For the heavily doped a-Si layer (layer 7), generally p-type layers (such as boron or aluminum doped a-Si) would be preferred as these layers require lower thermal budget for crystallization compared to n-type doped layers. Thus p-channel TFTs can be formed at lower thermal budgets. If n-channel TFTs are desired at such low crystallization thermal budgets, then heavily doped p-type a-Si can be used for crystallization and after the crystallization of active layer, the p-type Si layer is removed from above the channel regions as well as the source drain regions. Subsequently the source and drain regions are n-type doped to make n-channel TFTs.

As was mentioned before, one of the applications of the polycrystalline silicon TFTs is driving organic light emitting diode (OLED) displays as amorphous silicon TFTs do not have stability to reliably drive OLED for a long period of time. The current fabrication process for polycrystalline silicon TFTs used for making OLED displays is expensive. The above method of making crystalline Si TFTs is similar to that of inexpensive a-Si TFT process with only one additional annealing step.

Thus current production lines of a-Si TFTs can be used for producing polycrystalline silicon TFTs, and additional investment for making new lines is not needed. The current substrate size for a-Si TFT is much larger than that for polycrystalline silicon TFTs. This process makes it possible to use large substrate for crystalline silicon TFTs as those used in a-Si TFT processing, thus significantly reducing the OLED display cost. Also due to higher mobility of crystalline silicon TFTs compared to a-Si TFTs, it is possible to fabricate periphery circuit using the crystalline silicon TFTs, thereby further reducing the cost for OLED as well as current LCD displays.

TFT APPLICATION EXAMPLE 2 Top-Gate Co-Planar Structure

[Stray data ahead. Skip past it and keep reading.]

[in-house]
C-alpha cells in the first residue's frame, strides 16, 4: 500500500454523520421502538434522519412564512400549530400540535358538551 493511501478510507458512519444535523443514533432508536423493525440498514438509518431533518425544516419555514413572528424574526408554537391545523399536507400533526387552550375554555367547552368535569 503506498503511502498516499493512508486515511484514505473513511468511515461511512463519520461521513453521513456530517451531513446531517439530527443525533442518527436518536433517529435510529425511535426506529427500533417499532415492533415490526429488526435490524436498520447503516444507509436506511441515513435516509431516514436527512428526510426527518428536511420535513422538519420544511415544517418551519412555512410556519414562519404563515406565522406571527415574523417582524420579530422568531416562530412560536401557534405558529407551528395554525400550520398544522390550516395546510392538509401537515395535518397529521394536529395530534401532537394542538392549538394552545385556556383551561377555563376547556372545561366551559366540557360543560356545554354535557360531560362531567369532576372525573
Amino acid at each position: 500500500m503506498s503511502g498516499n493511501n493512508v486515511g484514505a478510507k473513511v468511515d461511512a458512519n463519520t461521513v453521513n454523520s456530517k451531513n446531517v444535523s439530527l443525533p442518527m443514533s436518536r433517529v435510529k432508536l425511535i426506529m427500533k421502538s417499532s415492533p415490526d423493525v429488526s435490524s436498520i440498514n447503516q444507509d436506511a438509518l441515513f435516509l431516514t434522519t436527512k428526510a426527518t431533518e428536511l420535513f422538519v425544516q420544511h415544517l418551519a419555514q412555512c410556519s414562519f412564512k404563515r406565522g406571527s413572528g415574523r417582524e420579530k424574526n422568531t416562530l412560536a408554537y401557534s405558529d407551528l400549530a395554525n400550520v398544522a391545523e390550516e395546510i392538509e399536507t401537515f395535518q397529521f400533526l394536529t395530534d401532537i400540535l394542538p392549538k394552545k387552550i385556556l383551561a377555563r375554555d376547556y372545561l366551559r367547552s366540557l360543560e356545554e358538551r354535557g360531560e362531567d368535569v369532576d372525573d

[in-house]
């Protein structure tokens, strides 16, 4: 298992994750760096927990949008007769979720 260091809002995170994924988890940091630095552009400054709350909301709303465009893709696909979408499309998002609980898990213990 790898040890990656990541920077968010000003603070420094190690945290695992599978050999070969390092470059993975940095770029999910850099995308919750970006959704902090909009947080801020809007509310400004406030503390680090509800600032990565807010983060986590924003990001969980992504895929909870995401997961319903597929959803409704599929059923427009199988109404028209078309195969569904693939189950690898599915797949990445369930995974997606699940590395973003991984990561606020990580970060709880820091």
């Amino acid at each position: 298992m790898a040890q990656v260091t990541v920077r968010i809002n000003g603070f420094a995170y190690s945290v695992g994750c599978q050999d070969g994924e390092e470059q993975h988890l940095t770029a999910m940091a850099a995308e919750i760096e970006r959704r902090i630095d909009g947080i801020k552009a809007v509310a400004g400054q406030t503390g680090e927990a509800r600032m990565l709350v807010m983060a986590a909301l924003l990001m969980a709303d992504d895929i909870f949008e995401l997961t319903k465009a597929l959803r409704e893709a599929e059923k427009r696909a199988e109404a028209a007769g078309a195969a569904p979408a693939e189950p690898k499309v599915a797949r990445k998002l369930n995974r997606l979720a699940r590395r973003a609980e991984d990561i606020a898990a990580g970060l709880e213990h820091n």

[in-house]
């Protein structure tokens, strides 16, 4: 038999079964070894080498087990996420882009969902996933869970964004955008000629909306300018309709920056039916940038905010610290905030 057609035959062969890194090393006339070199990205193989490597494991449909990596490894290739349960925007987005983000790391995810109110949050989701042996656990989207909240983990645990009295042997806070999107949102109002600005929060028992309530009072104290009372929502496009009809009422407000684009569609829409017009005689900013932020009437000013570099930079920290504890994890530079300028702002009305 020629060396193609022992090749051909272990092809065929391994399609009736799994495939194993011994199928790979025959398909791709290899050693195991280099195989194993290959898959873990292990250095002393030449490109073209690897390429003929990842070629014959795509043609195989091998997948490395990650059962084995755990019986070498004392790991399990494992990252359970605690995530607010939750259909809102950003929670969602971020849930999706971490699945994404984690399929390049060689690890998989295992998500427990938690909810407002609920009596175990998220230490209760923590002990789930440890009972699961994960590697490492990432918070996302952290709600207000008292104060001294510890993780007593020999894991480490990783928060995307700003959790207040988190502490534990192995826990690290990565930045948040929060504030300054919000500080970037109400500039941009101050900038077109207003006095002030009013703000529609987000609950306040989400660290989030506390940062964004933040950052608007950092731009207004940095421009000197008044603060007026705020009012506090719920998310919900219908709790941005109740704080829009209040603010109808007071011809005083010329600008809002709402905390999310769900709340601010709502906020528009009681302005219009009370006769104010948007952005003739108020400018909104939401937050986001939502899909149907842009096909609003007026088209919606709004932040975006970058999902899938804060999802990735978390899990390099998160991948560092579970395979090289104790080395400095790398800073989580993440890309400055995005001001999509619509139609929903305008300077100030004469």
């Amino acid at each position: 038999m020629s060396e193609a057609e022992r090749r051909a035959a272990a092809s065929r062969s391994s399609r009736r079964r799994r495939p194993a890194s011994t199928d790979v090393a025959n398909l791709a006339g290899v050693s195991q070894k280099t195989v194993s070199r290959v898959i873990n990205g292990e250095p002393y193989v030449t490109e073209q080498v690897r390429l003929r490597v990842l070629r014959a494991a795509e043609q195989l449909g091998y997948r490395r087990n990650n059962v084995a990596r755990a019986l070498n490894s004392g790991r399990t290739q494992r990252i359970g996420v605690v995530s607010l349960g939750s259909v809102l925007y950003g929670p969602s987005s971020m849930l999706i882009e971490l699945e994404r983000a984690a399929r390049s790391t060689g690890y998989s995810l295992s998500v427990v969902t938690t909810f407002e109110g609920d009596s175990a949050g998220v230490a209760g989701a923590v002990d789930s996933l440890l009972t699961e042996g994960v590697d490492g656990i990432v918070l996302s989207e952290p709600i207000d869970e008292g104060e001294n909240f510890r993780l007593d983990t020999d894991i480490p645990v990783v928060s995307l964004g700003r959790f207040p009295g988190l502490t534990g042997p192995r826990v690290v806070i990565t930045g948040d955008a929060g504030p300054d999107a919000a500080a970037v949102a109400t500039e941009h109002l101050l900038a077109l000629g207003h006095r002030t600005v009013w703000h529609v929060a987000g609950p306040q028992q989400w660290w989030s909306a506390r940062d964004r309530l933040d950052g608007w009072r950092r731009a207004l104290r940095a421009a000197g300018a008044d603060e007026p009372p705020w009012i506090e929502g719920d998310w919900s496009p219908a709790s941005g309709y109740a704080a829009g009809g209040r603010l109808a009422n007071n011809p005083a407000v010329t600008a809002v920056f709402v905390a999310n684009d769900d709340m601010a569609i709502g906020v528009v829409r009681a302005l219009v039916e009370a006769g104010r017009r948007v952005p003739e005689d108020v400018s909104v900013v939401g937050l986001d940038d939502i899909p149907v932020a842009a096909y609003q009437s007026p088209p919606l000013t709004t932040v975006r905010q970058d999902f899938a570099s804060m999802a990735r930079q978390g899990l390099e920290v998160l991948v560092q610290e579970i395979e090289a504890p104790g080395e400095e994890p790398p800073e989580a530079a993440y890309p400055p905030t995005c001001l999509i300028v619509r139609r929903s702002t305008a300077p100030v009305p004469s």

FIGS. 3A and 3B show fabrication process for a top-gate, coplanar poly crystalline silicon TFT using the disclosed a-Si crystallization method. On a substrate 9, a barrier layer 10 such as silicon nitride is deposited. On top of the barrier layer, an undoped a-Si layer 11 is deposited. A gas-phase heavily doped a-Si layer 12 is deposited on the undoped layer without breaking the vacuum. Instead of depositing the gas-phase doped a-Si layer, the top part of the undoped a-Si layer 11 can be heavily implanted or ion doped to create the doped a-Si layer 12. The structure is annealed to cause crystallization of the undoped a-Si layer 11 at a reduced thermal budget as was discussed earlier. Crystallization can be carried out in an inert ambient or an oxidizing ambient.

The doped silicon layer 12 is etched away (either entirely or leaving it on source-drain regions for contact purpose). The undoped silicon layer 11, and the doped silicon layer 12 (if present) are patterned into islands to isolate devices. The basic TFT structure is completed by depositing a gate insulator layer 13, forming a gate electrode 14 by a gate-metal layer deposition and patterning, forming source-drain regions 15 by implantation of dopants into the undoped layer 11 (for the case when the doped layer is entirely etched from above the undoped layer), depositing interlayer dielectric layer 16, forming holes through the interlayer dielectric layer 16 and gate insulator layer 13, and forming source and drain electrodes 17 by metal deposition and patterning.

The completed structure is shown in FIG. 3B for the case when the doped layer 12 is completely etched from above the undoped layer 11 and source drain regions 15 are formed by an implantation technique. The TFT-arrays can be fabricated by further deposition and patterning of a passivation layer (such as silicon nitride layer) and deposition and patterning of a pixel electrode layer.